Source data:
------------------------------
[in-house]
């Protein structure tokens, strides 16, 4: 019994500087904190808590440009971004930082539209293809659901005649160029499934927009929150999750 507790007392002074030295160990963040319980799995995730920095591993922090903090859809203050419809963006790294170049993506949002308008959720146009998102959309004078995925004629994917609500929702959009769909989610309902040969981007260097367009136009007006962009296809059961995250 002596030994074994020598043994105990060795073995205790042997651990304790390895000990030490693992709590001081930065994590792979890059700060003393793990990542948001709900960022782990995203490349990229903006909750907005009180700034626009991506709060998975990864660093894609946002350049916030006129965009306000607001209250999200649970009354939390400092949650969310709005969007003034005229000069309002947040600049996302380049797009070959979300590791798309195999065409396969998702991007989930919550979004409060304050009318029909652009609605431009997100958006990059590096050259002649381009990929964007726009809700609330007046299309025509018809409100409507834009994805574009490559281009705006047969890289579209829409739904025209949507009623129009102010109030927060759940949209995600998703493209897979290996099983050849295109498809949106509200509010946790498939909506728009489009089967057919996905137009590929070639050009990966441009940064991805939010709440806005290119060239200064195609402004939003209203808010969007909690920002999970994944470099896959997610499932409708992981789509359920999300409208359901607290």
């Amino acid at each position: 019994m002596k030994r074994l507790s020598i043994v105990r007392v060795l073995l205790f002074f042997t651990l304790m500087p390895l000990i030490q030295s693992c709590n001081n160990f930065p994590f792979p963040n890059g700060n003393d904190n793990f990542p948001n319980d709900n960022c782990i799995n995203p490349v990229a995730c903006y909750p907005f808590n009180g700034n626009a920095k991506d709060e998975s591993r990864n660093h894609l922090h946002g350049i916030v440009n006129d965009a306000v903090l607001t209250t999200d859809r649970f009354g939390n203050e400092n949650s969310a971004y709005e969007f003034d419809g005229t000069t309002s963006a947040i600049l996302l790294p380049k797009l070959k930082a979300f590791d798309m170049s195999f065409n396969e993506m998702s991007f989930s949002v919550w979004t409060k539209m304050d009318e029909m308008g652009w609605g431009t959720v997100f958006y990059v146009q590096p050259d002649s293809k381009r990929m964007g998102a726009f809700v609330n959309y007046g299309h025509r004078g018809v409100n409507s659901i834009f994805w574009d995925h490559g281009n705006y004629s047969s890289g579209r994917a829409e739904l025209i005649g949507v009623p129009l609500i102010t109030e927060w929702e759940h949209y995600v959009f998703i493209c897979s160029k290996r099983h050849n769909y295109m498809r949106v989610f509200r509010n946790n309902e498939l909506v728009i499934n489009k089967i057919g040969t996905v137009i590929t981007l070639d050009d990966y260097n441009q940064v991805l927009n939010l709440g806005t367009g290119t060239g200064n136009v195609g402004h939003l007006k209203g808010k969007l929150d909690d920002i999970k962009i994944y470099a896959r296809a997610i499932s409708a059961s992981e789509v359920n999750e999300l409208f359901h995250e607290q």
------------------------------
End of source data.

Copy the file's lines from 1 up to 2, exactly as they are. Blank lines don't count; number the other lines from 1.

[in-house]
């Protein structure tokens, strides 16, 4: 019994500087904190808590440009971004930082539209293809659901005649160029499934927009929150999750 507790007392002074030295160990963040319980799995995730920095591993922090903090859809203050419809963006790294170049993506949002308008959720146009998102959309004078995925004629994917609500929702959009769909989610309902040969981007260097367009136009007006962009296809059961995250 002596030994074994020598043994105990060795073995205790042997651990304790390895000990030490693992709590001081930065994590792979890059700060003393793990990542948001709900960022782990995203490349990229903006909750907005009180700034626009991506709060998975990864660093894609946002350049916030006129965009306000607001209250999200649970009354939390400092949650969310709005969007003034005229000069309002947040600049996302380049797009070959979300590791798309195999065409396969998702991007989930919550979004409060304050009318029909652009609605431009997100958006990059590096050259002649381009990929964007726009809700609330007046299309025509018809409100409507834009994805574009490559281009705006047969890289579209829409739904025209949507009623129009102010109030927060759940949209995600998703493209897979290996099983050849295109498809949106509200509010946790498939909506728009489009089967057919996905137009590929070639050009990966441009940064991805939010709440806005290119060239200064195609402004939003209203808010969007909690920002999970994944470099896959997610499932409708992981789509359920999300409208359901607290």